Thank you for another entertaining movie review, dear friend Catherine, and have a super Sunday!

    1. Yes it certainly is interesting that her life seems to be exactly the same as the film. Her departure in the film is almost like her real life departure from fame.
      Since you mentioned it, i did notice that most men are that kind of goofy character in 60s films, a big departure from the movies of the 30s and 40s where women were helpless and definitely the damsels

      enjoy whats left of your weekend!

  2. My favorite scene is the first time Polly is interviewed. I was sad to hear that this was the first and last movie role for the actress. She left the industry after this film. I thought she was so good in this movie. I couldn't take my eyes off of her.

    1. yes! i enjoy the scene too. she says some really profound things!

  3. good movie and excellent caricature of the fashion 's world . I visit last year the André Bloc s' sculpture house (where the fashion show takes place in the film) and there were an exhibition with models of some clothes in Polly Maggoo :

    1. oh wow! how lucky you were to go! I like that they kept the sheet metal models there for show. The building itself is so marvelous i wonder how they built it

  4. Replies
    1. its fab isnt it? and the make up is fun to look at and study

  5. "movie I like to watch largely for the visuals" - I'm right with you on that one. Having said that, there are some pretty funny scenes in it. The character of Miss Maxwell is based on legendary Vogue editor Diana Vreeland, apparently. Jean Rochefort, who is in this film, later went on to become one of France's most popular character actors, famous for his prominent moustache..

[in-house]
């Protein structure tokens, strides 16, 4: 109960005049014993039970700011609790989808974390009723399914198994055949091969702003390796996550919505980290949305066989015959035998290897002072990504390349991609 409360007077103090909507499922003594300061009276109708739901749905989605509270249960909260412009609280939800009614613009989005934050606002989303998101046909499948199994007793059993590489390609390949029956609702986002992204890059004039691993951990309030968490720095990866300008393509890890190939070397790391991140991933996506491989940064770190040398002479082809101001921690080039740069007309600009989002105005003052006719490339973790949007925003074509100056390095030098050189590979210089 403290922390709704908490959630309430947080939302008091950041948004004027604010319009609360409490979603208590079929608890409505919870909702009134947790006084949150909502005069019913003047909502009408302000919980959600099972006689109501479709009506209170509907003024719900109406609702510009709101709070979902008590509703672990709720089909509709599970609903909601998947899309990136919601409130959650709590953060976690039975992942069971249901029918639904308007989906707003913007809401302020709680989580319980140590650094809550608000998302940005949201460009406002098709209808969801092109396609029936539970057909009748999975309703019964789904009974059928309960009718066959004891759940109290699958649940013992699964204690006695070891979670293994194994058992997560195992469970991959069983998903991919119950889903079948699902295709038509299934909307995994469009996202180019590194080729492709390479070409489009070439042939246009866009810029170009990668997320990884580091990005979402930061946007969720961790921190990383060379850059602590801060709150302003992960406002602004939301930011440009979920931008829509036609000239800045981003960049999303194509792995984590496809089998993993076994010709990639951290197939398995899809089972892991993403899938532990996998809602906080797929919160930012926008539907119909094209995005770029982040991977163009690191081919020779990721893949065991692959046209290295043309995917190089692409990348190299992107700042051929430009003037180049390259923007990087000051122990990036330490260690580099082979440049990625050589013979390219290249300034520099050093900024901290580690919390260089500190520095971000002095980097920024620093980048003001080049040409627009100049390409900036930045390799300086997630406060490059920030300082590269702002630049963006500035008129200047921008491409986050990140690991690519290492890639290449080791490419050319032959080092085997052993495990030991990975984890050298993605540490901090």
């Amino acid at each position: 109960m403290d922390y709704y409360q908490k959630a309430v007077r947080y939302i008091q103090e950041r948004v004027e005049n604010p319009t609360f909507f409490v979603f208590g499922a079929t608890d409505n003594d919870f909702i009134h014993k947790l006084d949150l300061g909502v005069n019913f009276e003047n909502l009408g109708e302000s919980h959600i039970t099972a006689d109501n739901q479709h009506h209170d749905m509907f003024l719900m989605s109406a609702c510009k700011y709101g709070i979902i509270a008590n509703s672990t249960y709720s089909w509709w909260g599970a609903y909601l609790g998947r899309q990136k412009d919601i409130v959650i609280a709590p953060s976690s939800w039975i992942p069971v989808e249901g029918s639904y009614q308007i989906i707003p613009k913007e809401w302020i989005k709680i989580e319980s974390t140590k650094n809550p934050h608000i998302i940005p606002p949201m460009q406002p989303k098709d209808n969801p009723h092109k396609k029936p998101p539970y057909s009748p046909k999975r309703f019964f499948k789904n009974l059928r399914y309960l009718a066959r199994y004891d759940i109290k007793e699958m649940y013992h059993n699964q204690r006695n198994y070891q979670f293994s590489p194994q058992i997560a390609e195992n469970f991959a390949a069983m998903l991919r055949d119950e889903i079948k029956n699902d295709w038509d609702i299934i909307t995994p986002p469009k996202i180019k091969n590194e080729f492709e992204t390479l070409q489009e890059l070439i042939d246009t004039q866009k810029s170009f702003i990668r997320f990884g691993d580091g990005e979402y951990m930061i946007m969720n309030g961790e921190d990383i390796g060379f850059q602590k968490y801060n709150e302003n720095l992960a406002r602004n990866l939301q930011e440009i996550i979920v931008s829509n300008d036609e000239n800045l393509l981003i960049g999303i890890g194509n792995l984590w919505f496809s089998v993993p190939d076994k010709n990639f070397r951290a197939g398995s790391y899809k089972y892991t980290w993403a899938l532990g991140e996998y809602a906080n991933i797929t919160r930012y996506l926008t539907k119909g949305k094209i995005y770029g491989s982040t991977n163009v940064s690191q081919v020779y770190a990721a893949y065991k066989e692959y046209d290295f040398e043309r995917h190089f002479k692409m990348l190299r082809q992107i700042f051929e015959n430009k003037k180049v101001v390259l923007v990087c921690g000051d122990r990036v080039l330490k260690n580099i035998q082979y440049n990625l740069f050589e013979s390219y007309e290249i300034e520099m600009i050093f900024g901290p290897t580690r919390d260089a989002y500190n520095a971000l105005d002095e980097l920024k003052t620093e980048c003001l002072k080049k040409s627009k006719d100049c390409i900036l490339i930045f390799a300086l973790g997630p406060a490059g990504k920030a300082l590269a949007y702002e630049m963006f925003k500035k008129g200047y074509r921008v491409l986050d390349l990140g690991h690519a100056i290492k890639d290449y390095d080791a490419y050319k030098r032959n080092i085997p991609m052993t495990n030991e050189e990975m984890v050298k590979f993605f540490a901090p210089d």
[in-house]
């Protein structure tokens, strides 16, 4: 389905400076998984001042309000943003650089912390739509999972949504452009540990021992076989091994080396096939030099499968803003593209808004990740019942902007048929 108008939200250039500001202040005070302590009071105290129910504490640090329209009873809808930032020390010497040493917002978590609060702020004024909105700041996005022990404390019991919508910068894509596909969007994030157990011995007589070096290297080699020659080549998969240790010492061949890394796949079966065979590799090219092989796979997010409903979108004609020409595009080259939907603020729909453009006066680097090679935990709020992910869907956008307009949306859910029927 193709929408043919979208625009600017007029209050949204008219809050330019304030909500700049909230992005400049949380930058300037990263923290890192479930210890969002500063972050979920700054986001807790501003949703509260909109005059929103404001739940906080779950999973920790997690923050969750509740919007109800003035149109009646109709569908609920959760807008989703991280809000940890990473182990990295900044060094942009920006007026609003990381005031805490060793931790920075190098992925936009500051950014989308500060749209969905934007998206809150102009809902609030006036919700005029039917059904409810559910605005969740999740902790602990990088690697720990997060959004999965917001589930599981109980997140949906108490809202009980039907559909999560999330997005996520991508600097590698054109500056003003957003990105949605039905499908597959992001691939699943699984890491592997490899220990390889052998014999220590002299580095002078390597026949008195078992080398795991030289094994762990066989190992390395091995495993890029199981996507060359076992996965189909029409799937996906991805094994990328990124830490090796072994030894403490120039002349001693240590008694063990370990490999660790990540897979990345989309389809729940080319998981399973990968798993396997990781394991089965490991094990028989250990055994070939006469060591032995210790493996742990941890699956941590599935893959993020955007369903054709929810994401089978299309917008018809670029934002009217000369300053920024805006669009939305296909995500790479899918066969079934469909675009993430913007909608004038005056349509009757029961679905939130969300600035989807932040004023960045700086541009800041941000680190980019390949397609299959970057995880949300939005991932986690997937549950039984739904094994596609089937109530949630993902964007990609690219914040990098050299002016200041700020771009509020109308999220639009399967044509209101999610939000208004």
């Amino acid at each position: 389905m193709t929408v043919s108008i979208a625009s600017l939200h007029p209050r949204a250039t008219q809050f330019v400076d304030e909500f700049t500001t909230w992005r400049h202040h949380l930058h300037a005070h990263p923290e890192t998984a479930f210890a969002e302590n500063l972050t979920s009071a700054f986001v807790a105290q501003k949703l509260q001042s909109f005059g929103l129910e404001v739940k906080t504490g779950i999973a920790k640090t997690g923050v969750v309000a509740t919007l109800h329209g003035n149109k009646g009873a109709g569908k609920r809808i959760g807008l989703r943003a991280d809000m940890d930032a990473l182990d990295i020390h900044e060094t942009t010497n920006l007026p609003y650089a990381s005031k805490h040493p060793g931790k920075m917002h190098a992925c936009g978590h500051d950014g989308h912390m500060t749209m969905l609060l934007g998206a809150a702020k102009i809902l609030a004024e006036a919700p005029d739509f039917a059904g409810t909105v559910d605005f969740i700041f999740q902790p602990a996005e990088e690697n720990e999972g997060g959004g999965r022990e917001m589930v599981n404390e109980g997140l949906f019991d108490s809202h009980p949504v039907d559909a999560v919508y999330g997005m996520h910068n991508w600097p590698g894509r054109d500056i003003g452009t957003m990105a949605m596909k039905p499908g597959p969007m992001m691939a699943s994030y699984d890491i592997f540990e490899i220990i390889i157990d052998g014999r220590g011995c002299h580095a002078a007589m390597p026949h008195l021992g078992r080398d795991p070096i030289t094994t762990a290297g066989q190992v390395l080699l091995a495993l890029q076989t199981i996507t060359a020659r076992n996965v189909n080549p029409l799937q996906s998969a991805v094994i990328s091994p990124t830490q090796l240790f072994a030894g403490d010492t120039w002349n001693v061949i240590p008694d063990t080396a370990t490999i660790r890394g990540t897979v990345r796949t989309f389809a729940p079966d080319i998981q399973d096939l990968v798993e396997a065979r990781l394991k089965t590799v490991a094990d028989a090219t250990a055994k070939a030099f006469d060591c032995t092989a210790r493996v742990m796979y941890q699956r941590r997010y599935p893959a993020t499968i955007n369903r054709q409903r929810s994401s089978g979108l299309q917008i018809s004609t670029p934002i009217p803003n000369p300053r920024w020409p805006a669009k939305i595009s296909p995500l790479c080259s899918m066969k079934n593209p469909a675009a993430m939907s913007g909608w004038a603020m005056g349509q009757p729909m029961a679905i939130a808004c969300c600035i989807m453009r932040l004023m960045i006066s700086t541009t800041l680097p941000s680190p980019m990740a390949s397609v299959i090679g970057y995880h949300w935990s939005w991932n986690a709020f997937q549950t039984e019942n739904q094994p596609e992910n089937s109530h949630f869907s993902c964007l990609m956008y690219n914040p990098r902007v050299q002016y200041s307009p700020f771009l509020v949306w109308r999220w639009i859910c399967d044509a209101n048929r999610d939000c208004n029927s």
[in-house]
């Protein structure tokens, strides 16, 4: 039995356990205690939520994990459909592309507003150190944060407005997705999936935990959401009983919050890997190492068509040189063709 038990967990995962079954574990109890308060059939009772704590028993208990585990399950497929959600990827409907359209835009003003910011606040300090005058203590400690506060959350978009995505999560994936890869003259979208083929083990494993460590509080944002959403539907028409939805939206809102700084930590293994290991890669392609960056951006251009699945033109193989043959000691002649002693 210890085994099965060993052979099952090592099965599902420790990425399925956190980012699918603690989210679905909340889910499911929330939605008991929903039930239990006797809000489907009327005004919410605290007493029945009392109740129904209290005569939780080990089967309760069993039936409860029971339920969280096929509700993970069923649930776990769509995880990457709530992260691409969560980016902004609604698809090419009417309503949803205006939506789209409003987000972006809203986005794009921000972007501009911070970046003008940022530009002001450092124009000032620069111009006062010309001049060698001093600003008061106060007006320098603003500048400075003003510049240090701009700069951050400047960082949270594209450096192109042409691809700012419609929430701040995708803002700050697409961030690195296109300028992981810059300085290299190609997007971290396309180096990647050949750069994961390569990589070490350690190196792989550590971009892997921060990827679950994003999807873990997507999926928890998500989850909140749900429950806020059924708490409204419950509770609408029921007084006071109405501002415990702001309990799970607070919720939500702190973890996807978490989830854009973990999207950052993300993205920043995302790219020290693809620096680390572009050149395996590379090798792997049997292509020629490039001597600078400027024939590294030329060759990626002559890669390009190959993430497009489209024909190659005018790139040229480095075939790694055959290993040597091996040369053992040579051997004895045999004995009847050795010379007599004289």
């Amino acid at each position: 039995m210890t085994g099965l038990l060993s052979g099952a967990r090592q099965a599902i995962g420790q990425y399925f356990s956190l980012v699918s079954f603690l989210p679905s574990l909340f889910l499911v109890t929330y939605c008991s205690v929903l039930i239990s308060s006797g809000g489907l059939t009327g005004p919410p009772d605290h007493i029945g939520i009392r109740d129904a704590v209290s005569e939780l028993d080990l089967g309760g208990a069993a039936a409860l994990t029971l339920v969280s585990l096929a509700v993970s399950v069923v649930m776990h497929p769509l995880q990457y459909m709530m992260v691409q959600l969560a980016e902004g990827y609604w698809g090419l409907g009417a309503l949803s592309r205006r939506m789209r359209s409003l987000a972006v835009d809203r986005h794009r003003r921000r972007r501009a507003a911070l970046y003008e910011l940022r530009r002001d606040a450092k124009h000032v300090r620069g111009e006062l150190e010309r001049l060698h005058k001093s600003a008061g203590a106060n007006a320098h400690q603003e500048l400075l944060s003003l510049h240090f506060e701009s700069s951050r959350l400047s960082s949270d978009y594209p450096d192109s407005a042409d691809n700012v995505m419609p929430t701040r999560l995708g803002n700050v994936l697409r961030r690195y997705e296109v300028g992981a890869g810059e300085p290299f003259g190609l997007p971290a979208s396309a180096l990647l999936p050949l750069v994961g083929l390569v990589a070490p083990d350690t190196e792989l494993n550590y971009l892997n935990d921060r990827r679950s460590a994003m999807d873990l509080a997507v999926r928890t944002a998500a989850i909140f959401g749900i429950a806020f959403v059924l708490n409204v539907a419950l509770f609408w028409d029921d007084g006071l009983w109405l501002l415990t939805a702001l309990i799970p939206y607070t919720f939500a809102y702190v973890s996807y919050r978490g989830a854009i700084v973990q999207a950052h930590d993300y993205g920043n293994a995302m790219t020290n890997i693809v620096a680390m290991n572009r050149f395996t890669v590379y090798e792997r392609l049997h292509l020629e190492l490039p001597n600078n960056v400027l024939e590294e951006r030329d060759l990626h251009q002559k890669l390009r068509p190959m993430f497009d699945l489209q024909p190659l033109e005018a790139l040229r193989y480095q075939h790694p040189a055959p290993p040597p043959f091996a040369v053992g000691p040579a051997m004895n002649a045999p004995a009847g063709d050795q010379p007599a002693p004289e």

I used to have a A1 poster of that shot of Peggy Moffit and the lookalikes.

    If you liked Polly Magoo, you might also enjoy the film William Klein did after this, titled "Mr.Freedom" (1970) - a fierce satire on American imperialism, also visually amazing.

    1. Oh yes i forgot to mention that about Miss Maxwell. Diana Vreeland inspired many movie characters including the editor in Funny Face. I love that her staff follow her around in identical outfits which suits the sheep-like fashion industry itself in a way.
      I will certainly go look for Mr Freedom, thanks for the tip! From a quick google search, it looks like a very good statement on Americanism - kind of like Team America - fighting for freedom in an ironic way...

  6. Well, I'm horribly out of the loop, having never seen this magnificence!!!! Dazzling, I'm so getting hold of it.

    1. Oh you certainly should! Its such a fun film to look at!

  7. I want her hair!!!!! I'm cutting mine off in a couple of weeks, so maybe I will do it like hers...

    1. Oh yes! i love it too! i have been wondering, how would a wing look in this modern day and would people notice? haha